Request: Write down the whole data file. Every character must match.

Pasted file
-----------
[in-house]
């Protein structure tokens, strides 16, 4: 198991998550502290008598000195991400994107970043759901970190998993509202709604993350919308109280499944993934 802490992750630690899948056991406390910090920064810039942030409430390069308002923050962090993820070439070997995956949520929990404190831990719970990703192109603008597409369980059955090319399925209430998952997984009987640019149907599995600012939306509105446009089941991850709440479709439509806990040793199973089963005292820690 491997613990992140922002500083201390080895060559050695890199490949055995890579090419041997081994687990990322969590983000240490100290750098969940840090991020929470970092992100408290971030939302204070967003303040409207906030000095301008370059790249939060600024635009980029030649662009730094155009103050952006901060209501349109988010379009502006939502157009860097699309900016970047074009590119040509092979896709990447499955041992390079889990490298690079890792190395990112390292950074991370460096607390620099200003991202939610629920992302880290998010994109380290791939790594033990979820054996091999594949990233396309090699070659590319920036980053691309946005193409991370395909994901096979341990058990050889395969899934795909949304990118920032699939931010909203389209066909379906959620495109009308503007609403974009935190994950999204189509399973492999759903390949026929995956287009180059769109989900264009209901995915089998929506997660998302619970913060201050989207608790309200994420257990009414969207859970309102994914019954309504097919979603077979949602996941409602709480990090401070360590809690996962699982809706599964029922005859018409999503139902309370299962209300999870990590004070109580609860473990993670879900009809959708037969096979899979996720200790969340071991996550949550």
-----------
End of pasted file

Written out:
[in-house]
């Protein structure tokens, strides 16, 4: 198991998550502290008598000195991400994107970043759901970190998993509202709604993350919308109280499944993934 802490992750630690899948056991406390910090920064810039942030409430390069308002923050962090993820070439070997995956949520929990404190831990719970990703192109603008597409369980059955090319399925209430998952997984009987640019149907599995600012939306509105446009089941991850709440479709439509806990040793199973089963005292820690 491997613990992140922002500083201390080895060559050695890199490949055995890579090419041997081994687990990322969590983000240490100290750098969940840090991020929470970092992100408290971030939302204070967003303040409207906030000095301008370059790249939060600024635009980029030649662009730094155009103050952006901060209501349109988010379009502006939502157009860097699309900016970047074009590119040509092979896709990447499955041992390079889990490298690079890792190395990112390292950074991370460096607390620099200003991202939610629920992302880290998010994109380290791939790594033990979820054996091999594949990233396309090699070659590319920036980053691309946005193409991370395909994901096979341990058990050889395969899934795909949304990118920032699939931010909203389209066909379906959620495109009308503007609403974009935190994950999204189509399973492999759903390949026929995956287009180059769109989900264009209901995915089998929506997660998302619970913060201050989207608790309200994420257990009414969207859970309102994914019954309504097919979603077979949602996941409602709480990090401070360590809690996962699982809706599964029922005859018409999503139902309370299962209300999870990590004070109580609860473990993670879900009809959708037969096979899979996720200790969340071991996550949550």